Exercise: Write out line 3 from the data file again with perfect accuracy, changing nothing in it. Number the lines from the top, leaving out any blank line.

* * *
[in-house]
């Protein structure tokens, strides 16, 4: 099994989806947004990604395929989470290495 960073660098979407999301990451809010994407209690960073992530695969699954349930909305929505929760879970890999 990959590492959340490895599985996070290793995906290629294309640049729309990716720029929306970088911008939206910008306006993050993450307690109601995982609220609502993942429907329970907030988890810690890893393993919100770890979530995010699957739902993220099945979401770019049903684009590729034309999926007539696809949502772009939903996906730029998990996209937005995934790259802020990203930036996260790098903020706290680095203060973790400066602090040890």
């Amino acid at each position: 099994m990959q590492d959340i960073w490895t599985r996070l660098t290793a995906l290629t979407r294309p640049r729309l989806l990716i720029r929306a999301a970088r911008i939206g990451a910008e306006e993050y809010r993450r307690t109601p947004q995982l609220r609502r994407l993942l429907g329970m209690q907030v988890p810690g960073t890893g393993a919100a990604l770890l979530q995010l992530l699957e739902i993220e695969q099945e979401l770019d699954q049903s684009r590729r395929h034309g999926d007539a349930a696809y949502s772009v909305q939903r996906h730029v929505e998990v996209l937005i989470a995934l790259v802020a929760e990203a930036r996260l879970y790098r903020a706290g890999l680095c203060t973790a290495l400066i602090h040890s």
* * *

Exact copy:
């Amino acid at each position: 099994m990959q590492d959340i960073w490895t599985r996070l660098t290793a995906l290629t979407r294309p640049r729309l989806l990716i720029r929306a999301a970088r911008i939206g990451a910008e306006e993050y809010r993450r307690t109601p947004q995982l609220r609502r994407l993942l429907g329970m209690q907030v988890p810690g960073t890893g393993a919100a990604l770890l979530q995010l992530l699957e739902i993220e695969q099945e979401l770019d699954q049903s684009r590729r395929h034309g999926d007539a349930a696809y949502s772009v909305q939903r996906h730029v929505e998990v996209l937005i989470a995934l790259v802020a929760e990203a930036r996260l879970y790098r903020a706290g890999l680095c203060t973790a290495l400066i602090h040890s």